On the digital frontlines, a battle worth fighting
This year, CPJ took a major step toward defending the soaring numbers of journalists working online by hiring its first dedicated expert on Internet advocacy. CPJ can now provide timely reports on threats to online reporters, ranging from Internet-restricting laws, surveillance, and censorship, to anonymous hacker attacks.
When the staff of the Ethiopian weekly newspaper Addis Neger was forced into exile, the journalists kept in touch with their audience by using a Facebook group of more than 3,000 fans–until Facebook removed their page, citing high levels of user complaints, presumably from government supporters. We worked behind the scenes at Facebook lobbying to reinstate Addis Neger‘s page. The journalists were able to restore contact with their supporters in time to launch their own independent news site at AddisNegerOnline at the beginning of May.
As WikiLeaks began to release classified diplomatic cables, CPJ reviewed them and found around a dozen instances in which journalists were mentioned. In most of these cases, the journalists’ name were exed out. In one case, an Algerian journalist was named. We felt that this could put the journalist in danger and notified WikiLeaks. The journalist’s name was redacted within two hours. We continue to monitor for the names of journalists (or other identifying information) as new cables are released. CPJ has also condemned action by governments that have sought to suppress coverage of the cables.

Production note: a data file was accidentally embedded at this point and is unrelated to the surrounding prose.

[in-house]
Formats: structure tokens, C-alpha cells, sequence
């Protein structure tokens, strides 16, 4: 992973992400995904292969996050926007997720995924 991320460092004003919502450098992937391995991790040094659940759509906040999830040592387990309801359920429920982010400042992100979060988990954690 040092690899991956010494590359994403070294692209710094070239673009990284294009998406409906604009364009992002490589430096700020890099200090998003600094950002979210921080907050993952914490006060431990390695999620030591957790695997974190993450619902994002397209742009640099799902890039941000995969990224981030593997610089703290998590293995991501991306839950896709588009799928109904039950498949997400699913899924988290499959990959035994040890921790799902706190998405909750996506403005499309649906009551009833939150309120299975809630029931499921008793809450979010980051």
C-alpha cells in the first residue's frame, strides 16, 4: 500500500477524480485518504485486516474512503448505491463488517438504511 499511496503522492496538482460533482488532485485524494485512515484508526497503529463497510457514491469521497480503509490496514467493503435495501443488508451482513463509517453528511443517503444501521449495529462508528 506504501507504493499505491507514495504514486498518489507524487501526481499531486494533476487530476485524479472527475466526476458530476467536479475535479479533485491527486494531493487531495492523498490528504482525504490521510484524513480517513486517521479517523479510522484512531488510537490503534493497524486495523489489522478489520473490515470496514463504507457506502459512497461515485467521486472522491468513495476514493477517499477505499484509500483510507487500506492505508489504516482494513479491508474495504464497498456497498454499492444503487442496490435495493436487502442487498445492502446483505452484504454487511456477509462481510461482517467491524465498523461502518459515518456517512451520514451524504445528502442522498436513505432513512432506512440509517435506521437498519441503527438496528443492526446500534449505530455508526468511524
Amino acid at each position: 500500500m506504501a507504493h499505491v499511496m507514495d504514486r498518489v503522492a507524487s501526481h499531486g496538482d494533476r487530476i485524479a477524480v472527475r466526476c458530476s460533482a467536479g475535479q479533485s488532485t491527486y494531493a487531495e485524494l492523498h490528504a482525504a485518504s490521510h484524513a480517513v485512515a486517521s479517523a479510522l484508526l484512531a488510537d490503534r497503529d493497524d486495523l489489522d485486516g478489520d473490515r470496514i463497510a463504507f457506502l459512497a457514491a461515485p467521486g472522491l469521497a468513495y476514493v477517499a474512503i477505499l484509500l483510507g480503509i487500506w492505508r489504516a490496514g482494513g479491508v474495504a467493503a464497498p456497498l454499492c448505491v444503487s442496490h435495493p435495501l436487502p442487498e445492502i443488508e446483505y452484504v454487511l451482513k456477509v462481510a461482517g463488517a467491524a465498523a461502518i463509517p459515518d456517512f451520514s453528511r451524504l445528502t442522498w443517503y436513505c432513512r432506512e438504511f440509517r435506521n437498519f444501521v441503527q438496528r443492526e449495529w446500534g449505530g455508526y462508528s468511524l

Advocating around the world and at all levels
In 2010, CPJ’s advocacy has reached far and wide to seek justice where accountability has been all but abandoned.
But the battle against impunity has dominated CPJ’s work. In Mexico, where 30 journalists have been killed or have disappeared since President Felipe Calderón came to power in 2006, we met with the president and his top advisors and demanded action. The president agreed to push for legislation to make an attack on a journalist a federal crime and to provide physical protection to journalists under threat.